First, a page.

By Nina Kalirai
Maternal is a short film directed by Andrew Simpson and written by Richard Young, produced here in Toronto and released in 2018. The film follows Rebecca (Millie Davis) on the day she hoped to have heard back from an art camp, while her mother (Khadijah Roberts-Abdullah) opts out of fully explaining to Rebecca the status of her acceptance letter and why she would not be able to attend the camp.
The film begins with Rebecca coming home from school to her poverty stricken neighbourhood, while her Caribbean mom is making her dinner. Rebecca explains to her mother her hopes of being accepted to an art camp she applied to, after being encouraged by her teacher at school. Her mother’s first question is how much it costs to attend the camp.
Rebecca tells her mother the camp is $800 to attend, and while she goes back to her room saying out loud that maybe she’s not good enough, the audience is shown her mother holding the acceptance letter that she hid from Rebecca. Her mother encourages her, that even if she doesn’t get accepted she is extremely talented and will always be good enough.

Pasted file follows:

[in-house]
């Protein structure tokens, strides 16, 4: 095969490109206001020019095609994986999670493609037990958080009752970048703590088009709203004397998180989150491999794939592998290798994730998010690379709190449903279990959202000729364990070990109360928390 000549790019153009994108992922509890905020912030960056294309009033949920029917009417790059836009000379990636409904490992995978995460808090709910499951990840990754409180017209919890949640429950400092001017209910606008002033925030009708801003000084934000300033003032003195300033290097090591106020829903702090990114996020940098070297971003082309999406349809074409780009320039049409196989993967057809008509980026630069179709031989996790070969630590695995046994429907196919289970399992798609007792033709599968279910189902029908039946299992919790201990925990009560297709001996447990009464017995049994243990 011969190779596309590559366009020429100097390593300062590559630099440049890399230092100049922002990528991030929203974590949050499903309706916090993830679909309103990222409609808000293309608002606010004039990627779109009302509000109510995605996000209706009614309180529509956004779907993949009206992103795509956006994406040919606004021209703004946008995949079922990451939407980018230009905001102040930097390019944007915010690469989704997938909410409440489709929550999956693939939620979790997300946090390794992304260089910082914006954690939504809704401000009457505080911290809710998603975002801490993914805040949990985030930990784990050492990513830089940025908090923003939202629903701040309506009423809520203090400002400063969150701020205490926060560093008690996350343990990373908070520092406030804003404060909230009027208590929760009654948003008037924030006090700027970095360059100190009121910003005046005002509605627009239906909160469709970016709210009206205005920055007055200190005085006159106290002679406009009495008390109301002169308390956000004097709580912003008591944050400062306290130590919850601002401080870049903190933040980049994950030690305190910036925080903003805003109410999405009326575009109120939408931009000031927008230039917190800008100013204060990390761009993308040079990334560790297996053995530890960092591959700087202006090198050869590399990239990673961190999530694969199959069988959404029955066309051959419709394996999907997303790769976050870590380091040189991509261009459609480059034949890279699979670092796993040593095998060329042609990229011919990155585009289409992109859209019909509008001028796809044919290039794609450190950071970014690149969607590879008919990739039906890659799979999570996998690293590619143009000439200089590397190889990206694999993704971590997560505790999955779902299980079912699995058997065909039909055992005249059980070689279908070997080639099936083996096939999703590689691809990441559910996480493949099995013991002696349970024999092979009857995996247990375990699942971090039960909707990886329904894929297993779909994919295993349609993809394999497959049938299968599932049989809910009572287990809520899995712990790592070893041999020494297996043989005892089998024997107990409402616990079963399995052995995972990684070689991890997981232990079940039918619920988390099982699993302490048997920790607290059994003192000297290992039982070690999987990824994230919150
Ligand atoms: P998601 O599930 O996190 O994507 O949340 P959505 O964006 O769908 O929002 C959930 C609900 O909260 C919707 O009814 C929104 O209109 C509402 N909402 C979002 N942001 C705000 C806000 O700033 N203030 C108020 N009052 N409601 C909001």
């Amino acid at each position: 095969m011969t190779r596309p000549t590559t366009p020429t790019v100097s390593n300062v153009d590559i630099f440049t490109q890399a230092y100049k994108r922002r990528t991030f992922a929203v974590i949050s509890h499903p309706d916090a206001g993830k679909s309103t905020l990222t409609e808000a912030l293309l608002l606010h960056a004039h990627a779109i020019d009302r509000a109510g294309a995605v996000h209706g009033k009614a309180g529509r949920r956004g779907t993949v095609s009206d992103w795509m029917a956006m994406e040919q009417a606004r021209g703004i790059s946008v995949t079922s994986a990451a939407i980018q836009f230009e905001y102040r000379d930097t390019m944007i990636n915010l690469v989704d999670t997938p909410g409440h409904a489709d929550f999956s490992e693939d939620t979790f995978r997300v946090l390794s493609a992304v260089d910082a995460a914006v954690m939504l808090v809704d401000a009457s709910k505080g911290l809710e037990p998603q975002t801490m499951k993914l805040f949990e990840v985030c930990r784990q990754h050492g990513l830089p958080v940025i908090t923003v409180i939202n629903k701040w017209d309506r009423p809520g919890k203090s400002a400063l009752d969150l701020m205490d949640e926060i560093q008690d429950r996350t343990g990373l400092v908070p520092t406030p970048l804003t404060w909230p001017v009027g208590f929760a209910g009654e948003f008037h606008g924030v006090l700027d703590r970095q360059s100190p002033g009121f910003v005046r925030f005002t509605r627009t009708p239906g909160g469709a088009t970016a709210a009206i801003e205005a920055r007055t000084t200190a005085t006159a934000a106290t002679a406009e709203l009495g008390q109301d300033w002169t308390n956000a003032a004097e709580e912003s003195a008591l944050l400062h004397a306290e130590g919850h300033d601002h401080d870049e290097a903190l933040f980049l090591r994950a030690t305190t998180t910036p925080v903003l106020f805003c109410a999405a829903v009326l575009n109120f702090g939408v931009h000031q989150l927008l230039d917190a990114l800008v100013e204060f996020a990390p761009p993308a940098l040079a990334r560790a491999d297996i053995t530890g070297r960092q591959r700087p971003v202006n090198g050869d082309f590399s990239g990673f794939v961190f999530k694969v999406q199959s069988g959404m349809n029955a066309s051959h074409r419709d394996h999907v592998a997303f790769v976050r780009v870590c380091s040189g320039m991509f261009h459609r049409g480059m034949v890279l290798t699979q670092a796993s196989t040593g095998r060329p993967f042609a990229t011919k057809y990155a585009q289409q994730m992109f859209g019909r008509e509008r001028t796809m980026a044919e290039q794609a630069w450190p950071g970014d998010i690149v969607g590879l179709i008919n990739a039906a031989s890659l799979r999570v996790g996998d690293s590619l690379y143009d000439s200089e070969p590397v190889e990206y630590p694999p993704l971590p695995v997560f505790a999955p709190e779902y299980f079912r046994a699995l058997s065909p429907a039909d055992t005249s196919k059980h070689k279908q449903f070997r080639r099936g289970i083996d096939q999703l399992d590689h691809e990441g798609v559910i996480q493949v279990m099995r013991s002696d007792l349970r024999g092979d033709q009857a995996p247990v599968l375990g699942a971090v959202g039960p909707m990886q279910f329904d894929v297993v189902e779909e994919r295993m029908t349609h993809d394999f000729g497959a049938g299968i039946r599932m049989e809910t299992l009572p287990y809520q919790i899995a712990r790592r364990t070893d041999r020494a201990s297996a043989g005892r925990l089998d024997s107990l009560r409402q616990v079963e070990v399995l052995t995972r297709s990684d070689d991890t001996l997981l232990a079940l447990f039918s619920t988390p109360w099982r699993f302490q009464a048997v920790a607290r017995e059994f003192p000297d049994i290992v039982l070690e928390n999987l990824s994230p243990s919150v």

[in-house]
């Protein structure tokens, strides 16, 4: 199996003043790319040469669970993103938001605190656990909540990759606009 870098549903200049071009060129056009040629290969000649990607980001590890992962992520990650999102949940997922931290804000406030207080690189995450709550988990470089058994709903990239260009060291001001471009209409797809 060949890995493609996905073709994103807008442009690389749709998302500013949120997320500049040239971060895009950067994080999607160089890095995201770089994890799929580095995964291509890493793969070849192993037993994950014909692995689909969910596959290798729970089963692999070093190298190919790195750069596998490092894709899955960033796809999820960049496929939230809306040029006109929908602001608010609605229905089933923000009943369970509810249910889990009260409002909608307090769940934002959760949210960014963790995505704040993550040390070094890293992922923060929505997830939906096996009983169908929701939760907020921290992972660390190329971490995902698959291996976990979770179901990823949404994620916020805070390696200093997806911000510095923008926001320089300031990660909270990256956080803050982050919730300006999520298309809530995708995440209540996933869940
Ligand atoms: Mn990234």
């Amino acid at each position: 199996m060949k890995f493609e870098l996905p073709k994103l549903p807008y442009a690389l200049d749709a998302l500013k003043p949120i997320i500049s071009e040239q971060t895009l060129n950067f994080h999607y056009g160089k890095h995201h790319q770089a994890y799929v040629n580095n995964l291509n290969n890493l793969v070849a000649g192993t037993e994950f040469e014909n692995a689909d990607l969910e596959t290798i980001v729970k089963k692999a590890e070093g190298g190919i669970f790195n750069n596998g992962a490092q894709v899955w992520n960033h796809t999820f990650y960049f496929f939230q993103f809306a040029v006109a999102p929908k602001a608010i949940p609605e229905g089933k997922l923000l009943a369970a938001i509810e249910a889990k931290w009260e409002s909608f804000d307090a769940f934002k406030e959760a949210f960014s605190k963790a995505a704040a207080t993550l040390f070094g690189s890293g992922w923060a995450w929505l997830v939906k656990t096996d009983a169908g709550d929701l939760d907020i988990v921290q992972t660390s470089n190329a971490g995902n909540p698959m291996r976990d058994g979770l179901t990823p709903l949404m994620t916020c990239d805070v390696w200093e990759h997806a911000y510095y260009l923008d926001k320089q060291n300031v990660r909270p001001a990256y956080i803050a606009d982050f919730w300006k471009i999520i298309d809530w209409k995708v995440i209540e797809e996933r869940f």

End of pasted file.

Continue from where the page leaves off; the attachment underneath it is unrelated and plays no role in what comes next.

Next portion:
Her mother encourages her to check the mail one last time because there’s still a chance the post man didn’t come. While she goes with her to check, Rebecca turns to her mother to tell her she loves her, not knowing her mother withheld the letter from her and while the audience may think she went with Rebecca to plant the letter in the mailbox before Rebecca got to it - that is far from what she chose to do with it.
The seven-minute film had no music at all, but that allowed the audience to focus on the decision Rebecca’s mother had to make. The film’s cuts and edits made it easy to focus on what was intended to be focused on, by not jumping from scene to scene too quickly and allowing the audience time to absorb what was going on with the letter.
Maternal was an interesting watch, as what the mother chose to do with Rebecca’s letter was a twist I didn’t see coming. However, I did wish her mother sat her down to explain the reality of their situation when it came to money, versus hiding it from her and allowing her to live in this alternate reality.
Editor’s Note: As screened at the CaribbeanTales International Film Festival ’19.